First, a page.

Once a week I post interviews with interesting people about their insights on their experience of working in the Knitting industry. I’ve noticed that every one of these individuals makes their living in a slightly different manner bringing their own unique presence to the knitting world.
You can find Lori here and here on Ravelry.
Where do you find inspiration?
Everywhere. I am constantly influenced by things in my environment, nature, colour, seasons, emotions, books, movies, photos. I try to remain open to possibilities. I know I can't develop all of the creative whims which come my way, there are not enough hours in a day. However, I write things down, and if I am still compelled at a later time, I will roll with it in some format. I've also done a fair amount of designing for Anne Podlesak's lace clubs over the years, where Shakespeare has been the source of inspiration.
What is your favourite knitting technique?
I don't have a favourite on any given day, but my go-to design/general knitting elements are lace, cables and colourwork.
Your design focus seems to be on accessories, could you tell us a little about that?
I have been doing accessories for a long time because it allowed me to develop more as a dyer and have pattern support for the yarns I dye which work well for shawls and socks. Over the next year, however, I will be (finally!) publishing sweater designs. I have several sweater ideas, some of which I've already churned out the multi-sizing for in spreadsheets, which I've been working on here and there for about 10 years. My issue over the years has been finding the time to actually get them knit up and tested and fine-tuned. But, I currently have two sitting here waiting on the final go-through which I just need to set aside the time to do, aiming to get them published by September.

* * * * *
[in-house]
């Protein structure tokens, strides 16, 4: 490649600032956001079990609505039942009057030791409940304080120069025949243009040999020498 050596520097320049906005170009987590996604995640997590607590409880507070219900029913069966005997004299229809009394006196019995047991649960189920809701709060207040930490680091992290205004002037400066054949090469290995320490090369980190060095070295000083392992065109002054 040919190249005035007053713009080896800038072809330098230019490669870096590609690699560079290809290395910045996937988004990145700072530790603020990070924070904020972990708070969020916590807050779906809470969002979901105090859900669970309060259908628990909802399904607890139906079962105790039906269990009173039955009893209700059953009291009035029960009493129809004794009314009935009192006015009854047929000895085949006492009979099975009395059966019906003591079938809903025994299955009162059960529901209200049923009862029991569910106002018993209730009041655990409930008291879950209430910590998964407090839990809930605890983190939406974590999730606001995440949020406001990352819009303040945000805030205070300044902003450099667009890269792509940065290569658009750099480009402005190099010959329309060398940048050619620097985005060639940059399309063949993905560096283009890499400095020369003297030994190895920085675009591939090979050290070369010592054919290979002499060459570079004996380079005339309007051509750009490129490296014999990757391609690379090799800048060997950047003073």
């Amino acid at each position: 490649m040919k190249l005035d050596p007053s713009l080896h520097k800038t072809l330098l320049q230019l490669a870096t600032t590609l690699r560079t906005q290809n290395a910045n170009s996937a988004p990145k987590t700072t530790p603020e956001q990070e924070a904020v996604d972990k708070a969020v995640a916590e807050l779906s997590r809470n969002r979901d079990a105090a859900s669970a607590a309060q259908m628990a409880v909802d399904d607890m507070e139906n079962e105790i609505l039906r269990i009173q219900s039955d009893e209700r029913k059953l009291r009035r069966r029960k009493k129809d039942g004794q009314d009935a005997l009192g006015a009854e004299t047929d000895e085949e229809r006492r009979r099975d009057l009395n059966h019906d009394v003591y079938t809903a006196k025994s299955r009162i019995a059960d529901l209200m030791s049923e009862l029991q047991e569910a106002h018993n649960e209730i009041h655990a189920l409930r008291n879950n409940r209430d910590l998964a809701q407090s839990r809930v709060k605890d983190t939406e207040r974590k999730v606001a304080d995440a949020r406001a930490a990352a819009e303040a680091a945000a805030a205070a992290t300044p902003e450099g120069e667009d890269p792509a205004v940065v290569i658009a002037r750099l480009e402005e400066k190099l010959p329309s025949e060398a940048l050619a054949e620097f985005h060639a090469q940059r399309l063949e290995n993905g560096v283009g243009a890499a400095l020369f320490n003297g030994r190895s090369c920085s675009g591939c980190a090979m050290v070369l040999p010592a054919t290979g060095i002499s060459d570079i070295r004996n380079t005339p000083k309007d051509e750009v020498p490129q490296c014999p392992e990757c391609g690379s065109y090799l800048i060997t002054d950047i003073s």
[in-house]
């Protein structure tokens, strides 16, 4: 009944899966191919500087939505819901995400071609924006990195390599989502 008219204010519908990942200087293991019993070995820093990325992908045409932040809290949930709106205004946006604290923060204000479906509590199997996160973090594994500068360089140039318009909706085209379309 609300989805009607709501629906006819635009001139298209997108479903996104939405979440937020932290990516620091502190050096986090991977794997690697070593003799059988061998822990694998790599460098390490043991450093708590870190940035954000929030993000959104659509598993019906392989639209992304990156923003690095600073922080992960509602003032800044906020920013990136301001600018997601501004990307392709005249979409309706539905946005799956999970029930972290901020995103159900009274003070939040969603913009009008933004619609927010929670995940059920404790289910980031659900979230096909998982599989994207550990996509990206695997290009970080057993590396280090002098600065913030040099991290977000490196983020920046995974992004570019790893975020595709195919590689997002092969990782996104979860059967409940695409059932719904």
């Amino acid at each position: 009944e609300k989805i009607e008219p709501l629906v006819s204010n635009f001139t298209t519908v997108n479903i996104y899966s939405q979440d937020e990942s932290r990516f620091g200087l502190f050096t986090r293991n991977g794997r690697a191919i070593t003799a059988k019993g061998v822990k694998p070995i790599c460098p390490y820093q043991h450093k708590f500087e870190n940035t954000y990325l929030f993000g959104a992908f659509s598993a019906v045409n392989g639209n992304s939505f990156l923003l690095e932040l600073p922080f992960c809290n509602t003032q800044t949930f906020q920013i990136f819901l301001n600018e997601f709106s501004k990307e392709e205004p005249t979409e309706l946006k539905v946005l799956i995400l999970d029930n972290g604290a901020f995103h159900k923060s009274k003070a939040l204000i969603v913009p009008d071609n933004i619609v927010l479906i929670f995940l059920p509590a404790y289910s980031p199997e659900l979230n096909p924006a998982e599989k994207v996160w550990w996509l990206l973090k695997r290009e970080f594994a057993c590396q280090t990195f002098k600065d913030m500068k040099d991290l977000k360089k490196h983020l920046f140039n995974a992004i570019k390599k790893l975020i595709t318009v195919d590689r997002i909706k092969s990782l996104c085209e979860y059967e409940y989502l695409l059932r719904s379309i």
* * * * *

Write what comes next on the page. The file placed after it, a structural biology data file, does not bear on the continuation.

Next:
Do you look at other designers' work or are you afraid that you will be influenced by their designs?
I roll through the Ravelry patterns section about once a week. I am not really looking for anything other than eye-candy a lot of the time. I usually don't take the time to delve very deeply unless I'm looking for something to knit for myself but I enjoy looking at pretty knitting, like most knitters do.
But, in terms of other designers' work influencing my own? No. I like certain things, I have a few designers I watch mostly because I enjoy looking at or knitting their work, or they are friends and I like to see how their latest design came out. I might think, hey, I like the shape of that shawl, I'd like to do something in that shape. I think I have a fairly strong sense of what I tend to lean towards when I'm working so a lot of my chosen techniques are fairly solidified so I can call on them when I need them. And I also specifically don't go looking because I do not want that anxiety about someone else having done what I'm doing invading what I have going on.
How do you feel about the so called controversy of "dumbing down" patterns for knitters?
I don't. I actually didn't know there was really a controversy. I thought it was designer's preference as far as pattern writing style goes? I try to present my work as clearly as possible. I personally don't like reading through long-winded procedures. So when I am explaining what to do I aim for clearly and concisely. If a knitter has a question, I am available via email to help. I think I'm doing okay in this respect because I have had very few enquiries about techniques and how-tos in my patterns over the years.